By Cory Sklar
By Alee Karim
By Christina Li
By Dave Pehling
By Ian S. Port
By SF Weekly
By Ian S. Port
By Ian S. Port
Outside of Christian rock and country singers, few modern musicians have invoked Jesus' name as often as Jason Pierce. Although you'd never peg the Brit as a holy man, his songs with Spacemen 3 nonetheless offered variations on begging favors from the Lord and arguing with God over the entrance requirements to get into heaven. When Pierce moved on to Spiritualized, he didn't lose the faith: God remained both a muse and a metaphor. The musician has spent much of the past decade-plus perfecting addictively druggy devotionals with Spiritualized, bending God's ear on one hand and describing a devilish devotion to getting high on the other.
Seeing Pierce perform live has rightly been called a religious experience because the stage offers the perfect space to expand on Spiritualized's grandiose symphonies. The songwriter is an absolute master of layering it on thick — adding brass, piano, and saxophones; dreamy, droning, dissonant guitars; and myriad other texturizers to his buzzing space-rock pandemonium. What makes Spiritualized such an exciting act, though, is the juxtaposition of voluminous intensity against moments of tempered dream-pop. For every squall, there's a meditative eye of the storm. One perfect example: The live album Royal Albert Hall October 10 1997 barely manages an intro before exploding into glorious noise, which then breaks for a languid electric guitar melody.
For the end of 2007 Pierce is trying something a little different, dropping the terraced dynamics in favor of a more consistently mellow sound. Spiritualized's limited "Acoustic Mainline" tour, which stopped at Bimbo's last week, strips the lineup down to Pierce on acoustic guitar and Spiritualized's Doggen on keyboards and harmonica, plus a string quartet and three gospel singers. The crew performed relatively subdued versions of Spacemen 3 and Spiritualized songs in San Francisco to whet fans' appetites before the next Spiritualized record comes out in 2008.
The problem is that without the usual instrumental bombast, the audience focuses on the lyrics — and Pierce can be a very mediocre lyricist. Listening to the delicate versions of the songs (the set skipped over a couple big albums, including Spiritualized's debut, Lazer Guided Melodies) I realized just how much his lines stick to some variation of "Please, Lord" this and "Oh Lord" that, offering little in the way of clever insight or deep thought.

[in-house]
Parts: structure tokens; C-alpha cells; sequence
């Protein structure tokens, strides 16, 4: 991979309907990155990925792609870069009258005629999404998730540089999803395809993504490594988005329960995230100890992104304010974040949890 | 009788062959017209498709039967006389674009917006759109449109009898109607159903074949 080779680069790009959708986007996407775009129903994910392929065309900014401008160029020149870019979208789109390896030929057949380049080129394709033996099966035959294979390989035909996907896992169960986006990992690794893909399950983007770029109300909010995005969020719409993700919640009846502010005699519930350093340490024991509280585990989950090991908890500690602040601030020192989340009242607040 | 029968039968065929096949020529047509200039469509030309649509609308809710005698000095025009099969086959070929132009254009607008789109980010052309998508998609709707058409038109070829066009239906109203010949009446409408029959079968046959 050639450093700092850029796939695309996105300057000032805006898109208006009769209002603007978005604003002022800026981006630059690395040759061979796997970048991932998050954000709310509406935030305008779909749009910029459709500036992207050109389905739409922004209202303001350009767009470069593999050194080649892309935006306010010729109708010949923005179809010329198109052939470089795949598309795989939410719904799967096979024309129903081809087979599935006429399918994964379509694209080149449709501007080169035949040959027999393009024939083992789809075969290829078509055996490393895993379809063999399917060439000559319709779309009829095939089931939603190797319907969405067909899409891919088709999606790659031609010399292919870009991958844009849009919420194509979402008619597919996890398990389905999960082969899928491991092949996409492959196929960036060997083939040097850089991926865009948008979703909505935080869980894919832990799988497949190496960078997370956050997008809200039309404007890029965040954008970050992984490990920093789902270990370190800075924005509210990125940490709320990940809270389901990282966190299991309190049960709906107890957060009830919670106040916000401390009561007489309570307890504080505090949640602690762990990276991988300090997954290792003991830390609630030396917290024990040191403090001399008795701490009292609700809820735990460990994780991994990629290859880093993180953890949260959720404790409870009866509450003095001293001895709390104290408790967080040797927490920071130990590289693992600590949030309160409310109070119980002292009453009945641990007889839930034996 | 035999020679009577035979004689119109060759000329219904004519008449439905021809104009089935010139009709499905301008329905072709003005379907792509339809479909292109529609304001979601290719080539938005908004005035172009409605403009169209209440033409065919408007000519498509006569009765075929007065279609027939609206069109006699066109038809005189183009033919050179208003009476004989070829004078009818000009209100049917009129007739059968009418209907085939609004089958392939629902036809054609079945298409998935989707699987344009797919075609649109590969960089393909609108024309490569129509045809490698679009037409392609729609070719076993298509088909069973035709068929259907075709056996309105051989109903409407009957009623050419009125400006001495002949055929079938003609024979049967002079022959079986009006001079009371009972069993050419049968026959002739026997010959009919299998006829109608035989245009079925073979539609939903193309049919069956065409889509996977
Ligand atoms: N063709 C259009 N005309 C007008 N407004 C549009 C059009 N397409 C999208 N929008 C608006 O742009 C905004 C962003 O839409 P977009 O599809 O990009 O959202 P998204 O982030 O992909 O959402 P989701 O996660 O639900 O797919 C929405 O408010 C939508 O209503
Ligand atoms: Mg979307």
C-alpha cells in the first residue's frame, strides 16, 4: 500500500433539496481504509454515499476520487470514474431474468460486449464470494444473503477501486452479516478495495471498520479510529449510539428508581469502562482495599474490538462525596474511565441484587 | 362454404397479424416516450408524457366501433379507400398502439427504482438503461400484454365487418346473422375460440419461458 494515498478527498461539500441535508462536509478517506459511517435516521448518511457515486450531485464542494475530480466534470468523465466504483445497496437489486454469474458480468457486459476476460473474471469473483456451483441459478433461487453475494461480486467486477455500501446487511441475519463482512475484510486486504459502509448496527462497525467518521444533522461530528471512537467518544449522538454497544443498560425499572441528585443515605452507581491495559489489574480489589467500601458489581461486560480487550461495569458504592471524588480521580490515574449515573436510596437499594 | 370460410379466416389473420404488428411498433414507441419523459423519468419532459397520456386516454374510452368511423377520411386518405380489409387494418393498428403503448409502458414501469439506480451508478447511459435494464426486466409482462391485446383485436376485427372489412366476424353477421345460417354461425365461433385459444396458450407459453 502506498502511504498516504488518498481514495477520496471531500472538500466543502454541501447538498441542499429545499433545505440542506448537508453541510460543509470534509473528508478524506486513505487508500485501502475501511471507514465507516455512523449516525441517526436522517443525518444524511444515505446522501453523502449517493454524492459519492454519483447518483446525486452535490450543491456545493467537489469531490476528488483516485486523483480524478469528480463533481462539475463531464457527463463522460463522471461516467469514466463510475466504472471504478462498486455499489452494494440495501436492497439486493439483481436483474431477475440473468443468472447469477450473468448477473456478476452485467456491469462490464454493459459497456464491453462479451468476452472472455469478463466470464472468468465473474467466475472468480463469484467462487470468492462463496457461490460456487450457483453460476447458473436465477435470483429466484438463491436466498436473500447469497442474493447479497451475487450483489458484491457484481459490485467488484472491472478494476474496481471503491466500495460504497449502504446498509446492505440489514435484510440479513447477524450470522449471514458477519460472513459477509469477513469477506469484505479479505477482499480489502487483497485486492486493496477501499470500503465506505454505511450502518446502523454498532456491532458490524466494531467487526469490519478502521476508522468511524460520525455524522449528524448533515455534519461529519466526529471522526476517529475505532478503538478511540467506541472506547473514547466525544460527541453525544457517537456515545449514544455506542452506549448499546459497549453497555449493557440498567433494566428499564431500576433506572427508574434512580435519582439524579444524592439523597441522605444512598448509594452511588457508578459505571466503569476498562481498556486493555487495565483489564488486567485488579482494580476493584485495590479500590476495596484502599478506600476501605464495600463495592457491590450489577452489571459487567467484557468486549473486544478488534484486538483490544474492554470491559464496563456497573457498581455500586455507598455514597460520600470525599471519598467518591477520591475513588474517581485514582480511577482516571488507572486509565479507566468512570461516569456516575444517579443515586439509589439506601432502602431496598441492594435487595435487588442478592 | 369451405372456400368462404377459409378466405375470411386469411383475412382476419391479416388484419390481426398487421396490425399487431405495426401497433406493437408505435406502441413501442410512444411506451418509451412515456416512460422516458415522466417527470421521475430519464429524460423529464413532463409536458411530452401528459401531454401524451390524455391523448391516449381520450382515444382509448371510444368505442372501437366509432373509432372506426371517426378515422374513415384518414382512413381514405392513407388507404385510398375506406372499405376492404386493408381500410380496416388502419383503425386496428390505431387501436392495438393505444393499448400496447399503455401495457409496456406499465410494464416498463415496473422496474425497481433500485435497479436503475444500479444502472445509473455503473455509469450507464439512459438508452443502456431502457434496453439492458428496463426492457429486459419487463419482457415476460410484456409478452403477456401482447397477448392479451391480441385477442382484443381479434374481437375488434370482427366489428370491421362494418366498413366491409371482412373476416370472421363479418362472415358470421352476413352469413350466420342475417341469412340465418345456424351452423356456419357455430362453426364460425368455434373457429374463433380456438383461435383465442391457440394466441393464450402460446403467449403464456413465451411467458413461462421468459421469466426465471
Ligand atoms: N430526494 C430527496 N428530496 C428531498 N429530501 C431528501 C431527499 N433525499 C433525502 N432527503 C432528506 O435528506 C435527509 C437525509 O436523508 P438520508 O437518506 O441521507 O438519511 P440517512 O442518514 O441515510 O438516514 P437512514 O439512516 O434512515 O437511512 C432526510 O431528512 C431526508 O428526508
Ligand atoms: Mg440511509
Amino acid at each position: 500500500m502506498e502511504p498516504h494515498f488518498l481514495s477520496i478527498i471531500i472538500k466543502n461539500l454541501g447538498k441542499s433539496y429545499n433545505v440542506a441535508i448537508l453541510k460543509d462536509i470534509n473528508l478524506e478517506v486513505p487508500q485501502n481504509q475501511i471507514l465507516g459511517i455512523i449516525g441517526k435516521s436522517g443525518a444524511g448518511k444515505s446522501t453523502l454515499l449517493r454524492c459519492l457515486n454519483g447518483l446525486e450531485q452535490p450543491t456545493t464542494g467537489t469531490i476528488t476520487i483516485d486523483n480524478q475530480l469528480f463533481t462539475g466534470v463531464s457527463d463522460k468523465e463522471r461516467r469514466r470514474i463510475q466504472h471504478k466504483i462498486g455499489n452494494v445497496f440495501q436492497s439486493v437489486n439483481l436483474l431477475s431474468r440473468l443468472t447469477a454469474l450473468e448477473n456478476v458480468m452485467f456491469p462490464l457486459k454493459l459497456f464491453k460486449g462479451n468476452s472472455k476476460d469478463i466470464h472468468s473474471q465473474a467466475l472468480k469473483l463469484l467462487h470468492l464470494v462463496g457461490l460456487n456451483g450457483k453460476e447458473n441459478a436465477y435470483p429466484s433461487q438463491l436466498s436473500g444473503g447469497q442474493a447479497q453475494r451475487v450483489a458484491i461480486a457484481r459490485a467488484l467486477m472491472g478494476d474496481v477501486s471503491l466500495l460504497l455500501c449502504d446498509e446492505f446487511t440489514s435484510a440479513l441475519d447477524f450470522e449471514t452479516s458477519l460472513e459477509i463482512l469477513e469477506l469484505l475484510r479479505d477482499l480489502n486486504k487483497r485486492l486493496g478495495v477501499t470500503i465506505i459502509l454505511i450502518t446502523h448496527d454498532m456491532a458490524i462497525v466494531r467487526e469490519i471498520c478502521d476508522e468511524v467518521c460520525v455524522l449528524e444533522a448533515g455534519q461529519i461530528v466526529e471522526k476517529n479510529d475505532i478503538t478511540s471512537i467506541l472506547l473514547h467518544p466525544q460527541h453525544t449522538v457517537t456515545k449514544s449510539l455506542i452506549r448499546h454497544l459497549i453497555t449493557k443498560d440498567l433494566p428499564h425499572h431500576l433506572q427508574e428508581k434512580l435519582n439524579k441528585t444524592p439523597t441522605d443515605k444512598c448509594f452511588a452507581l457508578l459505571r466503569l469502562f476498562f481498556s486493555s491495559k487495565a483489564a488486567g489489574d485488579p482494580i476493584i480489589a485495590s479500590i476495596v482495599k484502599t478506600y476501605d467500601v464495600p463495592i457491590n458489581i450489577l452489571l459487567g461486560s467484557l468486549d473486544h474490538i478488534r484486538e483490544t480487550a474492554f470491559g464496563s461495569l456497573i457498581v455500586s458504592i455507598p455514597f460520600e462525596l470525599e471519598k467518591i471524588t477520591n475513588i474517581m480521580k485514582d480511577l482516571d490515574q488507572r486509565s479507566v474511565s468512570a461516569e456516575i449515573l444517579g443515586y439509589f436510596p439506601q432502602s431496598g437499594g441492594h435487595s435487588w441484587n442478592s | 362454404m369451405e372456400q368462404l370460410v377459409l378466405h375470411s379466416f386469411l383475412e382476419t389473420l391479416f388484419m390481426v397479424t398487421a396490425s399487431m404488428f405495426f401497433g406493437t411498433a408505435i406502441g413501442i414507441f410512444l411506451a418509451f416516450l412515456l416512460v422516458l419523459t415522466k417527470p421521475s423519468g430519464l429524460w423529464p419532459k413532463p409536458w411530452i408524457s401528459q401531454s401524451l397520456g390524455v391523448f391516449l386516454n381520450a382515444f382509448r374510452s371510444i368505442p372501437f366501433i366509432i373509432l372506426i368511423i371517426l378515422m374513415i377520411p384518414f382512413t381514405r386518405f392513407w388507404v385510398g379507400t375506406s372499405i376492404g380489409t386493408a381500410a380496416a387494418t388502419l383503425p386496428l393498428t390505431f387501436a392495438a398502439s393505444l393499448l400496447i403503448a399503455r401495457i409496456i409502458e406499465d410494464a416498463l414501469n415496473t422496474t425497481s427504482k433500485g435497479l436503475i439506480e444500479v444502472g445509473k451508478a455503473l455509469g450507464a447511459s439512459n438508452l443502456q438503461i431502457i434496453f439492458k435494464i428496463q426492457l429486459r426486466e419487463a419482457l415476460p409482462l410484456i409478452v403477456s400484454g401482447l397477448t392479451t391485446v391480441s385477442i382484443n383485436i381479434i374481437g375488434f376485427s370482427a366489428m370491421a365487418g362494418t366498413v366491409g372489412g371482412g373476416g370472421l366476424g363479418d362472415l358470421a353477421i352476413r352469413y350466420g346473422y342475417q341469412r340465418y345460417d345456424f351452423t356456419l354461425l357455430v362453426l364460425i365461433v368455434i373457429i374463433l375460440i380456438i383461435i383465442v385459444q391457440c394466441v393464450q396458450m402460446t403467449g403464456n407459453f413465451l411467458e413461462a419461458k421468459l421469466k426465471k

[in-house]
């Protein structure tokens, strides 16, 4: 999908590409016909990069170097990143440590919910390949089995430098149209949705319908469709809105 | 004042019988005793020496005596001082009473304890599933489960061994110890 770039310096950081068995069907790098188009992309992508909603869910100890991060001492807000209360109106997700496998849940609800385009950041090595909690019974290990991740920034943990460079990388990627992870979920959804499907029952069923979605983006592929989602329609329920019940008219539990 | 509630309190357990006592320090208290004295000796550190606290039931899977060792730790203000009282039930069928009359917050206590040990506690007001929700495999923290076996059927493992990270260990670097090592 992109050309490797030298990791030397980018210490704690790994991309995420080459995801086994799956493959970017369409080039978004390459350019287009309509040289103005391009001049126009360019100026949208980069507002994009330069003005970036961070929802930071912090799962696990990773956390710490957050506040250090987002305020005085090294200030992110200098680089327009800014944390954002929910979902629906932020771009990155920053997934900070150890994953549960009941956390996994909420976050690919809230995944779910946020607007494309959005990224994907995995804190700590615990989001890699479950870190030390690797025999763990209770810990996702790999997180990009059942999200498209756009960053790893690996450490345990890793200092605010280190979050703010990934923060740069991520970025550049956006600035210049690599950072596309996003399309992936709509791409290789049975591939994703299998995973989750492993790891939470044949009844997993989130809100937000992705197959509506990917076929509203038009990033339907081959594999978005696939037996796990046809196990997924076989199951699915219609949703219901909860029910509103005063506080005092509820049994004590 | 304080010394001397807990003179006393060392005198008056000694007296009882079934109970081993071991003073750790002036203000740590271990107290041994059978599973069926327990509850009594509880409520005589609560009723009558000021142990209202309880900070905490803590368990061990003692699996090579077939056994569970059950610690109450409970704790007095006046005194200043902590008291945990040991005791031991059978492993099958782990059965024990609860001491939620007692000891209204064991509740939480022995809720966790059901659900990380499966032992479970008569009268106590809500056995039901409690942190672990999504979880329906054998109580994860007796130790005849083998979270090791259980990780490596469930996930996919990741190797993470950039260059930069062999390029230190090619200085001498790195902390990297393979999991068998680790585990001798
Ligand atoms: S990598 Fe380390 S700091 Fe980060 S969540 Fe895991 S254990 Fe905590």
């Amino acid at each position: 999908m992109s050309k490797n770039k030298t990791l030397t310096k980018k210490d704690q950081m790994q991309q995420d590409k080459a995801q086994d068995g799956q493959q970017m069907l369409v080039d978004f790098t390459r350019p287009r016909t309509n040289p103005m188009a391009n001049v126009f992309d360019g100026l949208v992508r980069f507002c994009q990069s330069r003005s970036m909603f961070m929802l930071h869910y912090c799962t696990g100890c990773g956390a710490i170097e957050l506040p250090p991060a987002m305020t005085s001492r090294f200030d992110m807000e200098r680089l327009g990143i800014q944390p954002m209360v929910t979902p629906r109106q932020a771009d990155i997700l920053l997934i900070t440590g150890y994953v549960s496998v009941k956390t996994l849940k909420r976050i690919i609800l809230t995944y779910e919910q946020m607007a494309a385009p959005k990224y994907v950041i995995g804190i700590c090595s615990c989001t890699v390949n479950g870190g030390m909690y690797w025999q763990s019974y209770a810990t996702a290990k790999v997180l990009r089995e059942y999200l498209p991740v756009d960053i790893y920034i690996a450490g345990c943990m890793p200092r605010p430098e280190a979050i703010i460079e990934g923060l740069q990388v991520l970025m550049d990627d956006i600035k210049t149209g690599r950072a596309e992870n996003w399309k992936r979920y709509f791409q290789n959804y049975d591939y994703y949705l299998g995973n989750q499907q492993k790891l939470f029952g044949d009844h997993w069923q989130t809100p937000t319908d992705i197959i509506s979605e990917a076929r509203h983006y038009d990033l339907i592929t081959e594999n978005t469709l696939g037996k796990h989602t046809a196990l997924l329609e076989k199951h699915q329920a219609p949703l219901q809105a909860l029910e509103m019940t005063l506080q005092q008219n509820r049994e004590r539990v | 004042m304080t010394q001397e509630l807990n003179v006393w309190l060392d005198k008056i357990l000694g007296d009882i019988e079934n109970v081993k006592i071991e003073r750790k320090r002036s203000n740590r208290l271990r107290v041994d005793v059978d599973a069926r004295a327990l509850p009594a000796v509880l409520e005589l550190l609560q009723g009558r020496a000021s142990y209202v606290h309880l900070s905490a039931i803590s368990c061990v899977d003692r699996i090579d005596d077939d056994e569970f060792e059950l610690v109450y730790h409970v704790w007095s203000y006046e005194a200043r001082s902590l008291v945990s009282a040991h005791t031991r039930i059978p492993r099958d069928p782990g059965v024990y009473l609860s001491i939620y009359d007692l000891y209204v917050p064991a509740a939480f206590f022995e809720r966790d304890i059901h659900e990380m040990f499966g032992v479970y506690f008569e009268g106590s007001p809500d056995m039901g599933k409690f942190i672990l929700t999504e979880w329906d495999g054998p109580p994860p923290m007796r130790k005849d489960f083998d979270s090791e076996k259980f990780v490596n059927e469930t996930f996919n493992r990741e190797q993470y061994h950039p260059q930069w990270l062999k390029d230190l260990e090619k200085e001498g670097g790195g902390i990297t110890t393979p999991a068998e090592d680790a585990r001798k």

Words were never the reason you listened to Spiritualized. The attraction lies in the gigantic walls of sound, erected and then melted away, with Pierce's aching vocals floating through the haze. Place his narration at the forefront, and the set list suddenly becomes indistinct.
It wasn't just the narration that flatlined, however. The music itself started to blend unflatteringly as well. Pierce neutered the band's wonderfully violent outbursts and instead gave us a collection of his well-behaved material. And while that was a nice enough sentiment for a candle-lit Bimbo's show on a school night, I don't need "Cool Waves" to sound just like "Oh Happy Day" and "Shine a Light." With everyone in the band seated and the gospel choir maintaining a moderate volume, I found myself wishing the set were the warm-up to the real deal. I wanted Pierce to break this spell of tasteful moderation to really lead his fellow musicians into a frenzy, to show the conflicting emotions his army of instruments usually evokes, instead of the guitar and strings and keyboards united in safe harmony.
Still, the acoustic arrangements didn't sink every song. Pierce is my kind of romanticist, laying plain tortured relationships. A couple excellent odes to longing off Spiritualized's Ladies and Gentlemen We Are Floating in Space actually translated well in this setting — especially the title track, which pulls in midsong Elvis' warning about fools rushing in. The band followed that single with "Broken Heart" ("I'm crying all the time/I have to keep it covered up with a smile/And I'll keep on moving on for a while") and "I Think I'm in Love," the cynical ditty about being married to your drug habit. The trinity of mood-swinging sentiments was a refreshing respite from the onslaught of shout-outs to the Lord.
Even with Pierce sterilizing his repertoire, some fans remained hopelessly devoted to their leader. Towards the end of the night, one voice from the back of the room yelled, "We love you!" at the stage, and the seated crowd worked up to a standing ovation before the encore. I couldn't tell, though, if the praise from the sold-out room was simply due to the memory of what these songs sounded like on record years ago, or if people were genuinely moved by this diminished version of Pierce's cosmic vision.
Personally, though, I'm saving my hallelujahs for the time when Spiritualized once again brings down the universe from the stage. This level-headed staging of the God and dope drama really didn't do Spiritualized justice. So, Lord, hear my prayers and bring back the old Jason Pierce — the one whose lyrics are just one small facet of his heavenly racket.